Work and World

Why Video Games Are Made Of Tiny Triangles

This is me in Red Dead Redemption 2. It’s an action-adventure game with over
60 hours of stunning gameplay. I’m about to brush this horse, and you’re
going to see the dust fly off. Games today are meticulously detailed. They’re mysterious and heartwarming, and
colorful and stylized. And inside every one of these games — Fortnite,
PUBG, Rocket League — you’ll find… these. Put thousands, sometimes millions, of these tiny
triangles together and you can make a person…
or a car… or an entire world. But you never see them. So… why triangles? Take another look at this game. Technically, what you’re seeing is all squares. Your screen is divided into pixels, and each
pixel can display exactly one color. That’s been true since the earliest video
games. Like Pong. “It was just squares, right, so it was just like a pile
of squares to make two paddles and one square that was the ball. And the fact that I could move something and it moved, was like super beautiful.” That’s Brett Bibby. He grew up playing Pong — and now he leads
the engineering team at Unity, one of the top game engines in the world. A game engine basically gives you the tools
you need to build elaborate environments. “Let’s imagine you wanted to make a wild
west game and you wanted to ride into town and have a shoot-out. So you might start off just creating some boxes,
to represent the saloon, the bank and other things. The main road. And it would just be all white. You would just try to get a sense of size
and scale.” “Kind of like Legos, right. Just trying to get a sense of the space. And so I’m iterating and developing it slowly.” And when you’re done, the detailed game that you
made needs to show up as pixels on a players’ screen. That process is rendering. And the player’s computer is going to have
to do a ton of math to follow through. In the last 20 years, the amount we can show
on screen per second has gone up — way, way up. This is a standard measure of computing power. It tells you the number of calculations the
machine can perform per second. … in billions. You’d think that a more powerful computer
would make it easier to render games. And it does. Except that gamemakers keep competing to add
more and more detail, pushing the limits of what even the newest technology can do. So the game engine’s job is partly to keep
the number of computations needed for each detail as low as possible, so that gamemakers can
fit more in. Which brings us back to these guys. Triangles are used almost exclusively in rendering
for video games. They’re a way for a game engine to batch
pixels, allowing the player’s computer to process more detail. From the computer’s point of view, everything
in your game really looks like… This. The game engine creates sets of instructions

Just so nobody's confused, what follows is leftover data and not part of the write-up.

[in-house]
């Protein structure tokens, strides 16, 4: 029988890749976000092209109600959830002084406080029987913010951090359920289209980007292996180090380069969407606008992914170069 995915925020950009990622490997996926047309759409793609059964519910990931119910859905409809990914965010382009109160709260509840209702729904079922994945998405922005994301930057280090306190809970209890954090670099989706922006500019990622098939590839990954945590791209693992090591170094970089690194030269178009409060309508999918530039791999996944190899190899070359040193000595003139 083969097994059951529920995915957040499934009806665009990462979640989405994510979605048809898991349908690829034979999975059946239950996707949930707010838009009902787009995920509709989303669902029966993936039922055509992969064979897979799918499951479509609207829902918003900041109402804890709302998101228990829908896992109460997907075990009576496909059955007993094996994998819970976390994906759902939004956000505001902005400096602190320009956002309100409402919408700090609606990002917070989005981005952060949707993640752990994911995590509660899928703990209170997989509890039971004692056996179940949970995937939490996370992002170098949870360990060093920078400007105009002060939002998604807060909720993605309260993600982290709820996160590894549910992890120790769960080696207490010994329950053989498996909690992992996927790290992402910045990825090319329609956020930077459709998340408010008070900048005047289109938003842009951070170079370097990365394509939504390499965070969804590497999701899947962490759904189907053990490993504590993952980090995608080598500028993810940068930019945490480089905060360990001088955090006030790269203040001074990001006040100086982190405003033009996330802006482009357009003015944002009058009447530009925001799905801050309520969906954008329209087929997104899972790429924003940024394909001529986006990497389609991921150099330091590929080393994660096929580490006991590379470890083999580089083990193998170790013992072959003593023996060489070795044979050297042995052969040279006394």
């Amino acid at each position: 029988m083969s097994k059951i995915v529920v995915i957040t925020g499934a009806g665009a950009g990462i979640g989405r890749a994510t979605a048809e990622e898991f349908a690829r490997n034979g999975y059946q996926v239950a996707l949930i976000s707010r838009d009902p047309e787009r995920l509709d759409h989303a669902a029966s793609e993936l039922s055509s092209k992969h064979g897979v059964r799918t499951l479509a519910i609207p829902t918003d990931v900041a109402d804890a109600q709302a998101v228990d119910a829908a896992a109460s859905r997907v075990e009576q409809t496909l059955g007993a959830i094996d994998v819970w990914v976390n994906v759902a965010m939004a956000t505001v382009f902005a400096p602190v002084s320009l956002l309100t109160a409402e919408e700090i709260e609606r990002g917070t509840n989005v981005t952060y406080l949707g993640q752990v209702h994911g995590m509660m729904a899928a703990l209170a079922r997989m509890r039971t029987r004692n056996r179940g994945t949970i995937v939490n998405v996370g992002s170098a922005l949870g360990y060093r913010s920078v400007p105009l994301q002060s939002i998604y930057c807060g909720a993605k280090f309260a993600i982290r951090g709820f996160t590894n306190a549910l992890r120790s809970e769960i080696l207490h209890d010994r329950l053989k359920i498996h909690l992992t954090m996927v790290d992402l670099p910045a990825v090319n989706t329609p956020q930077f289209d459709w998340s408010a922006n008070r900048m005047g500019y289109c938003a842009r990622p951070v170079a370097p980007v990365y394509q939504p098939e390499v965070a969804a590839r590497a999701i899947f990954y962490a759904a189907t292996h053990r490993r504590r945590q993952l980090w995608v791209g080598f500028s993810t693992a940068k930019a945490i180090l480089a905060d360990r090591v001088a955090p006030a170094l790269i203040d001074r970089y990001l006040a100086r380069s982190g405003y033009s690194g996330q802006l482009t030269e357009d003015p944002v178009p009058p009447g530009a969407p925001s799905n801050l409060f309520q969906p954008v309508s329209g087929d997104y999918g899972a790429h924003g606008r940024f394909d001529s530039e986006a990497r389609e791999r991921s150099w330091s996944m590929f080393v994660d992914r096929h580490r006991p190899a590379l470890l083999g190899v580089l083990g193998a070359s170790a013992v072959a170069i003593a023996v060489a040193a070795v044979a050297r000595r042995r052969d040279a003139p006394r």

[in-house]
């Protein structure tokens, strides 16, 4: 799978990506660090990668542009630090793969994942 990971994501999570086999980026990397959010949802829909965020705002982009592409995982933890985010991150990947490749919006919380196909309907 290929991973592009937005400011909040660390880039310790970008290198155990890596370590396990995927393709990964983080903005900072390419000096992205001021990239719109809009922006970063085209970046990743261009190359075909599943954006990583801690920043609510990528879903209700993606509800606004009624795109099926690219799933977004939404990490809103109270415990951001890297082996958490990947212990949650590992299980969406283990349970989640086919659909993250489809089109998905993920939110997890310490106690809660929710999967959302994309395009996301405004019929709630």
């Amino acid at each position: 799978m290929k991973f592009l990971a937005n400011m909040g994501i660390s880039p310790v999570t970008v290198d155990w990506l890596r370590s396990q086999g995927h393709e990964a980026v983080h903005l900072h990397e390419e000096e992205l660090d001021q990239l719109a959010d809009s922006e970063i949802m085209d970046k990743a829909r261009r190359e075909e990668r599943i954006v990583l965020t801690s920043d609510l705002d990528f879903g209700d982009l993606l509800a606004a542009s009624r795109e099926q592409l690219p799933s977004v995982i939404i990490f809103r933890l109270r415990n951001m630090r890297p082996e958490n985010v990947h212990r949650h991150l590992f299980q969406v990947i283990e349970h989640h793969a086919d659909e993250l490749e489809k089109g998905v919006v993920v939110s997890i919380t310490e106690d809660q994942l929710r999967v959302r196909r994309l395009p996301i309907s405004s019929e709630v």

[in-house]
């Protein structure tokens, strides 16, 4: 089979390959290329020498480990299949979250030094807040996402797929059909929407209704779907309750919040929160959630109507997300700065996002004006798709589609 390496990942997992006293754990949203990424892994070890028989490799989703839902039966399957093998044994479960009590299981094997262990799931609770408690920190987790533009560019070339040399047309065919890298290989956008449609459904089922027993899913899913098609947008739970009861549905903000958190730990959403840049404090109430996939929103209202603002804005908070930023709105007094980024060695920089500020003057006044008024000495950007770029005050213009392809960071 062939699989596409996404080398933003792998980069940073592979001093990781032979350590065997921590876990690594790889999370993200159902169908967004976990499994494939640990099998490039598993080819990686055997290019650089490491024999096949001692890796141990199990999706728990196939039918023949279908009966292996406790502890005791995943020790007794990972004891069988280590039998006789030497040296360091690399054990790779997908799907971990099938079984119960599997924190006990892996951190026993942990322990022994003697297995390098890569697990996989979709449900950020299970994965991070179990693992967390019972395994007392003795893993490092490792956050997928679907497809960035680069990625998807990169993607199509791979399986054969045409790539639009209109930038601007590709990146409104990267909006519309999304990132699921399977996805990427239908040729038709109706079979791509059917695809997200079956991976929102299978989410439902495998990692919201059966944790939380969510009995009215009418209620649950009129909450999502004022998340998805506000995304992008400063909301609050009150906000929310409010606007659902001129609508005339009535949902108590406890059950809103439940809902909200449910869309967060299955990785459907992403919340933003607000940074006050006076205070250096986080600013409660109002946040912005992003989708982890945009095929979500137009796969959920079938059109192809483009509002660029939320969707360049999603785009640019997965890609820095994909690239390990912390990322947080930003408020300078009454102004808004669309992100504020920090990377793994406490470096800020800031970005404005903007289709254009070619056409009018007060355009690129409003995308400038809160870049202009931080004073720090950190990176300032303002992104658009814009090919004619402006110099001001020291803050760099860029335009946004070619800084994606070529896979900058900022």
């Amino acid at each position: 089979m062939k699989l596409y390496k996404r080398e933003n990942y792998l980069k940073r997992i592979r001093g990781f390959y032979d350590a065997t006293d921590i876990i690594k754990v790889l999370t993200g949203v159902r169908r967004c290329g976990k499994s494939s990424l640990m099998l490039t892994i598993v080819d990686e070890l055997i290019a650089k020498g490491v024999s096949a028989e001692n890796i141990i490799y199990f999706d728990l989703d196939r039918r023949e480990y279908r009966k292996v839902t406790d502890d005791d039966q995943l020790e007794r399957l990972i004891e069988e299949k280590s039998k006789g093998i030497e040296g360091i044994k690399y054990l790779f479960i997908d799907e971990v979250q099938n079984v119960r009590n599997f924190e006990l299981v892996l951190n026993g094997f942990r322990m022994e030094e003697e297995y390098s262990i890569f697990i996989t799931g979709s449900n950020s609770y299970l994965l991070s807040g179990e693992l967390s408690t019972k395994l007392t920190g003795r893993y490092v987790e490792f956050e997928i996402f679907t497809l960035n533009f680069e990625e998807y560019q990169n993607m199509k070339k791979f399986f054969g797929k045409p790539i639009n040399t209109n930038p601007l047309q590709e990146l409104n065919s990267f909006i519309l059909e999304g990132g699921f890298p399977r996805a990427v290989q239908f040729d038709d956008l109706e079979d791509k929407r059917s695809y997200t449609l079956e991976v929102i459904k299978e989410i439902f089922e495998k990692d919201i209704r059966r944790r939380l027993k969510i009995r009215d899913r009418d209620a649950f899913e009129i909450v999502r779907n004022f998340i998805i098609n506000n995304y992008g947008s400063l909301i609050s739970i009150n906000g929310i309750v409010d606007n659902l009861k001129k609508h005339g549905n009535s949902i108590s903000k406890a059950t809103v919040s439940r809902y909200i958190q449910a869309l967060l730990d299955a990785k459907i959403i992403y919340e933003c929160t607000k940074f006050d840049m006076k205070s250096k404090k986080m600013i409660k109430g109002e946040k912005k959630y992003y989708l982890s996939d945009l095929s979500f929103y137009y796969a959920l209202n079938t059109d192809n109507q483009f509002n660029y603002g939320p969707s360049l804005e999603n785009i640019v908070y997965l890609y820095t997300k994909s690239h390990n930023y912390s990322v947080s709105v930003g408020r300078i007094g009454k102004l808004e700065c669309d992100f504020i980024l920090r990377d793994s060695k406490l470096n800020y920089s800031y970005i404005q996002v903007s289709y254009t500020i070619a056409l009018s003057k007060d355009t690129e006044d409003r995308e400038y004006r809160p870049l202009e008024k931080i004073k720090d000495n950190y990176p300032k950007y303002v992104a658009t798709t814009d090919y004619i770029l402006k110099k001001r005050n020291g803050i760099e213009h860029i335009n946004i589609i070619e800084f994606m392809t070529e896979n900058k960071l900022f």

that the computer translates into pixels on your screen. This “V” means these are coordinates for
vertices — the corners of some kind of shape. Imagine playing connect the dots. You’d use straight lines, right? Especially if you didn’t know what shape
you’re making yet. The player’s computer is playing three dimensional
connect the dots, sometimes thousands of times every second. For them, the equivalent of straight lines
is flat surfaces. Flat surfaces are the easiest to render because
they don’t require a computer to do any additional math to figure out curves or dents. So the game engine needs to convert curved
surfaces into flat ones for the player’s computer to process. And it turns out, the best way to do that
is through triangles. Try picking out three dots in the air in front
of you. No matter where you choose to put them, they’ll
always be on the same plane. York: “The surface of the triangle is always
flat.” And no other shape with vertices is like that. York: “If you have four points, then those
four points could actually describe a very complex object —” “Four points can describe a pyramid for
example.” “That results in a more mathematically complex,
higher processing power ask just to figure out the pixels on the surface.” So triangles it is. Triangles and the ongoing improvements in
game technology make it easier for creators to develop the beautiful games that exist today. “So in the old days it was like, well this
is what I can do: I can have a fixed screen with 8 things moving on it.” “I think nowadays, pretty much whatever you want to create, you could find a way to create.” If you’d like to learn more about how to make videogames, you should click the link and head on over to Skillshare. Their massive library of over 20,000 classes on design, business, and technology, also includes a bunch on how to make videogames. Including my favorite, which is all about how to make that classic snake game. They have a premium membership too, which can offer unlimited classes on how to improve your gamemaking skills. Or whatever else you’re excited about. And because you’re a Vox fan, they’ll give you two months of Skillshare for free. To sign up, just click the link in the description and the first 500 of you will get two months of unlimited classes, no charge. Skillshare doesn’t directly impact our editorial at all. But their support helps make videos like this one possible. So go check them out.
Video source: https://www.youtube.com/watch?v=U93RImC-by4

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